“... [An] increased level of confidence to speak to male members along with the awareness about social issues and the ability to negotiate could be critical steps to create political empowerment for girls in the future.”[1]

In between this struggle for justice, we, as creative practitioners hold a responsibility, given the enormous potential we have in using creativity to facilitate dialogues and design environments where the Kishoris can use technology in meaningful ways.

The Kishoris live within layers of identity (age, caste, class, gender, and location) that all work towards pushing them to the fringes of society.

[1] Unicef and ITfC’s “Kishori Chithrapata (KC)”: Empowering Adolescent Girls through Information and Communication Technology”, p20

Creative Documentation Discovering Meaning beyond Observations

Text by Arunima Jain Illustration by Nandita Ratan

As visual thinkers, we use drawings and diagrams as a key aspect of the learning process. During this project, we documented our entire process through a weekby-week list of activities: the tasks we undertook, the sessions we had with external faculty and even our reflections on a weekly basis. On group and individual levels we made charts with mind maps, drawings, collages and storyboards of our field visits, observations, insights and ideas.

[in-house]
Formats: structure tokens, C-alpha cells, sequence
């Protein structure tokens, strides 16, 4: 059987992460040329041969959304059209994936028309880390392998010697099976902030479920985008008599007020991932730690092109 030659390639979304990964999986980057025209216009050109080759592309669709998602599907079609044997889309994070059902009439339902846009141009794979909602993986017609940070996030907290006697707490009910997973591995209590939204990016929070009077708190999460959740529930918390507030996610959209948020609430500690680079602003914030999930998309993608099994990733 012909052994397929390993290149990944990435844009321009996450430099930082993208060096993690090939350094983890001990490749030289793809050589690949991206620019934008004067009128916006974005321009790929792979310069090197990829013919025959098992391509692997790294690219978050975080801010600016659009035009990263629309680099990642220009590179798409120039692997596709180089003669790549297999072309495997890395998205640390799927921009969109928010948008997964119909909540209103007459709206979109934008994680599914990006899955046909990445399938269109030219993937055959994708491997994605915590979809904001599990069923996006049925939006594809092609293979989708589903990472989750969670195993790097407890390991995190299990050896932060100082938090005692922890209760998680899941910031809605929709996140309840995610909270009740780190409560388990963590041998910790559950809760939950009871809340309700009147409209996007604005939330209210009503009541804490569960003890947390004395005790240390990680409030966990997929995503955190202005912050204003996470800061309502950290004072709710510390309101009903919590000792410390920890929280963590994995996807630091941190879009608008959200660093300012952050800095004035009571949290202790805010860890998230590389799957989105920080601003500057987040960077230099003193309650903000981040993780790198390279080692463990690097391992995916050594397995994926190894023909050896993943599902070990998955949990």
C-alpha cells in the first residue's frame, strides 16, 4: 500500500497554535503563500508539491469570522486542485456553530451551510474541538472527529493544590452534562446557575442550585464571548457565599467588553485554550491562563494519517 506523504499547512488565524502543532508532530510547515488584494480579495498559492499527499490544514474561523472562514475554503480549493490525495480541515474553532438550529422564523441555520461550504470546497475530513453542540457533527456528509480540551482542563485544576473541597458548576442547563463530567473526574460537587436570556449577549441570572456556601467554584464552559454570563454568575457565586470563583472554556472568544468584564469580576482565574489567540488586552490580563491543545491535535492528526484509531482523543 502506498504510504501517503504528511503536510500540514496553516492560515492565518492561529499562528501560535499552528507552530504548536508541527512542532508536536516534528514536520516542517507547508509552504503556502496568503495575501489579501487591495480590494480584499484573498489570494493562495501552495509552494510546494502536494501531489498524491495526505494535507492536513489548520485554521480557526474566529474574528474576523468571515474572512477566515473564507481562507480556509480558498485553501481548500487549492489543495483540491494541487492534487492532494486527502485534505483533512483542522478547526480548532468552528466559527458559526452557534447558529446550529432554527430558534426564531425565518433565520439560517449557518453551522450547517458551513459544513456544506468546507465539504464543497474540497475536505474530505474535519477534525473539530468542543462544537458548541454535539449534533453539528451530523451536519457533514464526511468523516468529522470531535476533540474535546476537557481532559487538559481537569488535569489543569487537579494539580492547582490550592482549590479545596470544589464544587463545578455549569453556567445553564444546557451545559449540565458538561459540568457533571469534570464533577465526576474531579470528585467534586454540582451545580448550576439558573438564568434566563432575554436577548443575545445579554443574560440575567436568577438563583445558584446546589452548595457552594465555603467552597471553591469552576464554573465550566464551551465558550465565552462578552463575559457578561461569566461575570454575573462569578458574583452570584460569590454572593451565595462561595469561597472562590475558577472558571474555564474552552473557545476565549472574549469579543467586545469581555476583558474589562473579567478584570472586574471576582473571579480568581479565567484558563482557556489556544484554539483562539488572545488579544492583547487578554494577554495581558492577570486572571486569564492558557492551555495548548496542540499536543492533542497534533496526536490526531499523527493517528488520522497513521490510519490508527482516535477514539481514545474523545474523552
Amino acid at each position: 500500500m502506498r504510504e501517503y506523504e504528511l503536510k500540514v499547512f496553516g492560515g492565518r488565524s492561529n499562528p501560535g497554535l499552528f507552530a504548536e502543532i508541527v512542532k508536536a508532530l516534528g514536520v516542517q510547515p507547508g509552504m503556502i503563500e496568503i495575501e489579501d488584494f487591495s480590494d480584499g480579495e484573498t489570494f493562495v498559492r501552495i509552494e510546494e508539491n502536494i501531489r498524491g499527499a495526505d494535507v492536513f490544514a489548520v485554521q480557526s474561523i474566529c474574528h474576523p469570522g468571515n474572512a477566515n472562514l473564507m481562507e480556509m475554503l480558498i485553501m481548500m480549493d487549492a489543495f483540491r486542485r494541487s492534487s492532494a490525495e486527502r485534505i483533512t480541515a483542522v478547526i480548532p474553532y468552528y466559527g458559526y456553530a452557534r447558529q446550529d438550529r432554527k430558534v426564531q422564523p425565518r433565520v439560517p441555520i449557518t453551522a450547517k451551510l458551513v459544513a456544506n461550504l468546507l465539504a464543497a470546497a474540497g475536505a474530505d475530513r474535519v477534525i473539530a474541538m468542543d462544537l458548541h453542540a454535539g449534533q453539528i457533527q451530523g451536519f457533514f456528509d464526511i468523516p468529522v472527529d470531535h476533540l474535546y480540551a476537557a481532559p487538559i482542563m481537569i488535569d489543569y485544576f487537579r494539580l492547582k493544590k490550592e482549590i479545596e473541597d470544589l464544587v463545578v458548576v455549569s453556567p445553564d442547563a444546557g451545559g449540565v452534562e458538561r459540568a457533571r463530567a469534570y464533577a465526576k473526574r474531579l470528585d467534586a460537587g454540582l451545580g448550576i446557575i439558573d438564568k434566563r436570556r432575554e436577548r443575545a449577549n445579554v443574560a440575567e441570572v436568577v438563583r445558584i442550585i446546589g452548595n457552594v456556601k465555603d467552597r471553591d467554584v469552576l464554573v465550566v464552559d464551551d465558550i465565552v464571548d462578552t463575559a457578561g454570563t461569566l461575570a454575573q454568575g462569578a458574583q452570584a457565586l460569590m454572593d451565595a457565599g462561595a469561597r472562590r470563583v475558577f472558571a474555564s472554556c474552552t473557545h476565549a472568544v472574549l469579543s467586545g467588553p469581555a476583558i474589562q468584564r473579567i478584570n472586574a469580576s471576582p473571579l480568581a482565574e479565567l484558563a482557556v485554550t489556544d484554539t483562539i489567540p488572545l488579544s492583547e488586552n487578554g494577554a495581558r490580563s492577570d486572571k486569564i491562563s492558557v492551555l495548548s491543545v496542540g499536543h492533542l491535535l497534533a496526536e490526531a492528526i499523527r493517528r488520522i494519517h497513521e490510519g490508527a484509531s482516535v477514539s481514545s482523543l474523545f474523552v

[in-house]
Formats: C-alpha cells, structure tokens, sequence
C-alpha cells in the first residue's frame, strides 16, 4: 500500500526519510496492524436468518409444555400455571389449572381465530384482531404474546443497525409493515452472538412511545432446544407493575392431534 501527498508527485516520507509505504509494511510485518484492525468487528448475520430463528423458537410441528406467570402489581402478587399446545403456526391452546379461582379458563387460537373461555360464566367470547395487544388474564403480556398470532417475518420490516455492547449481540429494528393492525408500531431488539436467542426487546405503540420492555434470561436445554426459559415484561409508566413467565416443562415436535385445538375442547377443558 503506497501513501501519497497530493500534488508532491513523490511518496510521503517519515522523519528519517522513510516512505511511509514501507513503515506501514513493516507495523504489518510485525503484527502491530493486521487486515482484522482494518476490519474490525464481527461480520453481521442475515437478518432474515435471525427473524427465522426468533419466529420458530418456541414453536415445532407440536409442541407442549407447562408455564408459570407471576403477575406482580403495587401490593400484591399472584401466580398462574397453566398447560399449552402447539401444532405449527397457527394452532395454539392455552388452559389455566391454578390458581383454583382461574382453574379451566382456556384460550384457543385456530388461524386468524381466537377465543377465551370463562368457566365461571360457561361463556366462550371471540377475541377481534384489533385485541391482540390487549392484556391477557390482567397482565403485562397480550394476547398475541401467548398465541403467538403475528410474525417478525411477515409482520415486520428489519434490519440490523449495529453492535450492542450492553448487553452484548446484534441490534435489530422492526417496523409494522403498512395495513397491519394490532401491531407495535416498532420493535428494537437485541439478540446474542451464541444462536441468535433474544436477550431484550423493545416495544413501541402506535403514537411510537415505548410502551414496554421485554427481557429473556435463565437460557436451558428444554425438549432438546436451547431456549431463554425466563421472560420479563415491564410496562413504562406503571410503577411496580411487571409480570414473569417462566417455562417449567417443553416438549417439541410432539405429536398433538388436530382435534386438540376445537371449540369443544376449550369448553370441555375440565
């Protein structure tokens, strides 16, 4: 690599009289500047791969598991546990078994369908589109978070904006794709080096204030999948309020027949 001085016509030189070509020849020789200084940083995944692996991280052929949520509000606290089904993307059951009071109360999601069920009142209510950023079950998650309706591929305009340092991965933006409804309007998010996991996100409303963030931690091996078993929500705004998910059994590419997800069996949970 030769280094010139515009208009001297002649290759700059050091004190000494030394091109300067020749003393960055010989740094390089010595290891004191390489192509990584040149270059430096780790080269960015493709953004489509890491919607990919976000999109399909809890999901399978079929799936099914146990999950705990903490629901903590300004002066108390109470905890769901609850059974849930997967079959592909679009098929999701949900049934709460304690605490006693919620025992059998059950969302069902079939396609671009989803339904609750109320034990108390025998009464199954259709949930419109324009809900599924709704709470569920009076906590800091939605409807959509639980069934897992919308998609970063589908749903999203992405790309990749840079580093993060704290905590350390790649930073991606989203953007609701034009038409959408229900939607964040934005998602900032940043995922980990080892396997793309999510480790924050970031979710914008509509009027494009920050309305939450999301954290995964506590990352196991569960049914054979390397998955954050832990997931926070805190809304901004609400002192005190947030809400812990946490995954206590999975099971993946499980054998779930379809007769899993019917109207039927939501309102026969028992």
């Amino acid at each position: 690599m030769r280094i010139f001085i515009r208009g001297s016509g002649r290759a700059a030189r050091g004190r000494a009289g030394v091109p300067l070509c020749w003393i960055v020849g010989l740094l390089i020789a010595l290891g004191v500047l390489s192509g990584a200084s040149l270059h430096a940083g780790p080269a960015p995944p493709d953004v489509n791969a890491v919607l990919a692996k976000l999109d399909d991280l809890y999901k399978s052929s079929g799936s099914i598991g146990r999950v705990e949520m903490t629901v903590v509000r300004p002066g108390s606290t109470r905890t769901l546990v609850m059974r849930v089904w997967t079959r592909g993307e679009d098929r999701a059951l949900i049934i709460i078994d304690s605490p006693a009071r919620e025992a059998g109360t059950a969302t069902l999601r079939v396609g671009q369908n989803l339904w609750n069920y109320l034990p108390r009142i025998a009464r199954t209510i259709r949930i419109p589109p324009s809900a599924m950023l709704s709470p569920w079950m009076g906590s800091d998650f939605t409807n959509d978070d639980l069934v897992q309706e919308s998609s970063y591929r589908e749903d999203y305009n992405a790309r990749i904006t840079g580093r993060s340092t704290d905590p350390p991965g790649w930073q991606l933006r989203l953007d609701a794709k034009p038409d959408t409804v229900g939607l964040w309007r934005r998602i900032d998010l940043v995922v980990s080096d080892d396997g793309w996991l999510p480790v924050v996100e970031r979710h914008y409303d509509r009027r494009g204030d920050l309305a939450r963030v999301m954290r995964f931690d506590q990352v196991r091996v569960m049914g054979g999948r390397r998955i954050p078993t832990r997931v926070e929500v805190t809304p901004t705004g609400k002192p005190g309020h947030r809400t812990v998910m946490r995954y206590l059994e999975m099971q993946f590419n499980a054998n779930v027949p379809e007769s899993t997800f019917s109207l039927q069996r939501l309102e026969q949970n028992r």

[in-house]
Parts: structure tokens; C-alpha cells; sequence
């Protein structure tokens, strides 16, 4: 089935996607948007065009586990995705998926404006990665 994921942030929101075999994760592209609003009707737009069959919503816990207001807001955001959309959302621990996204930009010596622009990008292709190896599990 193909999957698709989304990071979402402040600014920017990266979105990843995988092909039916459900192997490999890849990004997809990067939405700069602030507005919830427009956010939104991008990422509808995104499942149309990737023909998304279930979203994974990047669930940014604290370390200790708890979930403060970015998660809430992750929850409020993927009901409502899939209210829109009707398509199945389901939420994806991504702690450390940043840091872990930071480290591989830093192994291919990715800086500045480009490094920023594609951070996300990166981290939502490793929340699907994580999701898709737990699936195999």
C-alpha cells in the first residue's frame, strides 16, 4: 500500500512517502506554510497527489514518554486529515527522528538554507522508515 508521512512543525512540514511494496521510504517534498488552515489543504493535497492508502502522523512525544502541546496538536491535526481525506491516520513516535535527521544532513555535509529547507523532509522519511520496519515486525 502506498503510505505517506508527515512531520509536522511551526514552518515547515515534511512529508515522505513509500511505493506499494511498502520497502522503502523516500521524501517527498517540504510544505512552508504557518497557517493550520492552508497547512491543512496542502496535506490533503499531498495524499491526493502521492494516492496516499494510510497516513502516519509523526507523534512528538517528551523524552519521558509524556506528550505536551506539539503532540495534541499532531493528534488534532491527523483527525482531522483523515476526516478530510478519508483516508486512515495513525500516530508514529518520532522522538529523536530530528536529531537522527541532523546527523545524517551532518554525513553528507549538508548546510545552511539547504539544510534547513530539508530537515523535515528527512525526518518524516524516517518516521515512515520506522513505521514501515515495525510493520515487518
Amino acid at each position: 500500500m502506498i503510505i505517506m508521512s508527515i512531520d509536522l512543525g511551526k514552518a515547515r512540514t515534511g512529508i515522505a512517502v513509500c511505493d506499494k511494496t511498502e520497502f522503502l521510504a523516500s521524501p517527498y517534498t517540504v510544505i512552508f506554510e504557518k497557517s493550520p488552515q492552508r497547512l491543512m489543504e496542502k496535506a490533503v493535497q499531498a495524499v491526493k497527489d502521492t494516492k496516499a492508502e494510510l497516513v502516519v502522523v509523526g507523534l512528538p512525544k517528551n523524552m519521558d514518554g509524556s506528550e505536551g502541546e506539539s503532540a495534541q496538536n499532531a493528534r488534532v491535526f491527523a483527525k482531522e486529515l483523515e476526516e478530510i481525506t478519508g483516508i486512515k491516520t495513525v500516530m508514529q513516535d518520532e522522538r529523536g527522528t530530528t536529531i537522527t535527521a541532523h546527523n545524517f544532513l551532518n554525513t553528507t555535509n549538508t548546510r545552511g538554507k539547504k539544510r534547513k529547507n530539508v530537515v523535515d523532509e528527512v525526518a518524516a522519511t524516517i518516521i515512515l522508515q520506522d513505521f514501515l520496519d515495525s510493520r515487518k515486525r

To make sense of the process, we also included media like photographs, sound recordings and videos from the field visits and the classroom sessions. For instance, when we met the Sakhis for the first time, we recorded our conversations and then, we translated the audio into storyboards to identify relevant aspects of their stories and opportunities for intervention. Using different methods to visualize the process has helped us identify tiny nuances when we revisit our progress. It helps us to move from the explicit level of observations, towards a more intrinsic, meaningful level of significance and transcendence.

Pedagogies for Change Applying Experiential and Skill Based Learning

Text by Sagarika Bhatia Illustration by Rahul Rai

Pedagogy is any “conscious activity by one person designed to enhance learning in another”[1] One of the pedagogies applied on this project is that of J.H. Pestalozzi, that concentrates on the overall development of the child. Pestalozzi believed that education should develop the powers of ‘Head’, ‘Heart’ and ‘Hands’, which correspond to cognitive, emotional and motor skills. We have also applied “Imaginative Play”. This method allows children to role-play and act out situations which may or may not have happened to them. Imaginative Play has been used in several of our projects, where the children play with their identity and have a safe space to express it.